A Prospective Randomized Crossover Study in Single Sided Deafness on the New Non-Invasive Adhesive Bone Conduction Hearing System

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Abstract

Background:

Recently, an adhesive bone conduction hearing system has been developed for conductive hearing loss or single-sided deafness (SSD). In SSD cases, this device may be a good solution for patients who are unsuitable for, or who do not wish to undergo, bone conduction implant or cochlear implant surgery. The study aimed to investigate the hearing outcomes with the adhesive hearing system in SSD.

Purpose of the Study:

The study aimed to investigate the hearing outcomes with the adhesive hearing system in SSD.

Methods:

A randomized crossover study was conducted in 17 SSD participants, using CROS (contralateral routing of signals) hearing aid as a control. Following outcome measurements were administered after a two-week trial: 1) Speech, Spatial and Qualities scale, Audio Processor Satisfaction Questionnaire, and a custom-made questionnaire about the use of the system, 2) sound localization, 3) speech perception in noise.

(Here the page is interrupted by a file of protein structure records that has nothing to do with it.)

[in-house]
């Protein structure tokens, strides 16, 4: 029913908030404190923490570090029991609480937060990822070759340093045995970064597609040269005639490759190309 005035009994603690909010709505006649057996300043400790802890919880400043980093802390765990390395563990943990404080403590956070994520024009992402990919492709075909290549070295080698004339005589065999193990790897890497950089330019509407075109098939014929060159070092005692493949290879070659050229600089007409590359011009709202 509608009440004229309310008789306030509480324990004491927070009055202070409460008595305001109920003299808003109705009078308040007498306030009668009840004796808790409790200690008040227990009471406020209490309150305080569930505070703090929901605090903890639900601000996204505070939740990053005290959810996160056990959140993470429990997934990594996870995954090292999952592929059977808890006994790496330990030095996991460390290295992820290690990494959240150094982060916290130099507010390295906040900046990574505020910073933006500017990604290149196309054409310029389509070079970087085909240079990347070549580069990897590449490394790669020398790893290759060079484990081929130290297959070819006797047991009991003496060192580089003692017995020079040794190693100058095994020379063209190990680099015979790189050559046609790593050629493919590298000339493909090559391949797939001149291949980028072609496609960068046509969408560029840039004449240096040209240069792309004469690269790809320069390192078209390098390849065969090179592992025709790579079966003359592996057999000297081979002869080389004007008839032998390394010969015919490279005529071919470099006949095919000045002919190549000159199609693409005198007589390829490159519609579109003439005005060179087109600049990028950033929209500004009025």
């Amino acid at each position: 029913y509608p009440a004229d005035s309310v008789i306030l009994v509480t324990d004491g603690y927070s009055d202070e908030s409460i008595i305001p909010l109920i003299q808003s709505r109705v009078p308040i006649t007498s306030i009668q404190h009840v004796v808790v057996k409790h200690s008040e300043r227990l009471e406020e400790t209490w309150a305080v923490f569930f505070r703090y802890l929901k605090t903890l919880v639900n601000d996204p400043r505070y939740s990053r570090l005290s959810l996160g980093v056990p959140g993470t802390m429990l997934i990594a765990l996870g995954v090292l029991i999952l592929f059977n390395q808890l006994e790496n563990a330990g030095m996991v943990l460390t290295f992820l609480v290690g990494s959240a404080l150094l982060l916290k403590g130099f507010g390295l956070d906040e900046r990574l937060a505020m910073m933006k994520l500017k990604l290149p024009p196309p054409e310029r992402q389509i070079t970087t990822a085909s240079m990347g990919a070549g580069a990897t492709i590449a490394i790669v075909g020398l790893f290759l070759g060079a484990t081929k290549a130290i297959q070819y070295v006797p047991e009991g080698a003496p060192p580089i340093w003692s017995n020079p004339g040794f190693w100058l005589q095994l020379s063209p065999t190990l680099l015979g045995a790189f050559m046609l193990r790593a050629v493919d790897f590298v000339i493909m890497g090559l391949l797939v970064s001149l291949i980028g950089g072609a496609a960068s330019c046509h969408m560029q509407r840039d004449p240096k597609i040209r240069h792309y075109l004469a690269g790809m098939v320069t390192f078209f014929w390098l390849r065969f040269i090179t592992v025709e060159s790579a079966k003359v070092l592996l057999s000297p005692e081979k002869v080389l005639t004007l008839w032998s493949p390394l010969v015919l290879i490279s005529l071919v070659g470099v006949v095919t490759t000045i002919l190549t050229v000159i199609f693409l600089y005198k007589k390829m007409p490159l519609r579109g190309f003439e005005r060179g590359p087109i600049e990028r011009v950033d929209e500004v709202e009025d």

Results:

70% of the SSD subjects reported that the adhesive hearing system was partially useful or better. Using the APSQ, the adhesive test device was evaluated equally as the control device. Sound localization improved with the adhesive test device and deteriorated with the control device. There was no improvement in speech perception in noise measured with the adhesive test device. Speech perception in noise (SSSDNNH) with the control device improved significantly.

Conclusion:

To the best of our knowledge, this is the first study to report on the outcomes of the new adhesive system. Users’ satisfaction of the adhesive hearing system was found to be comparable to the control device. Since the hearing outcomes vary highly between patients, trials with applicable hearing systems are recommended in SSD patients.

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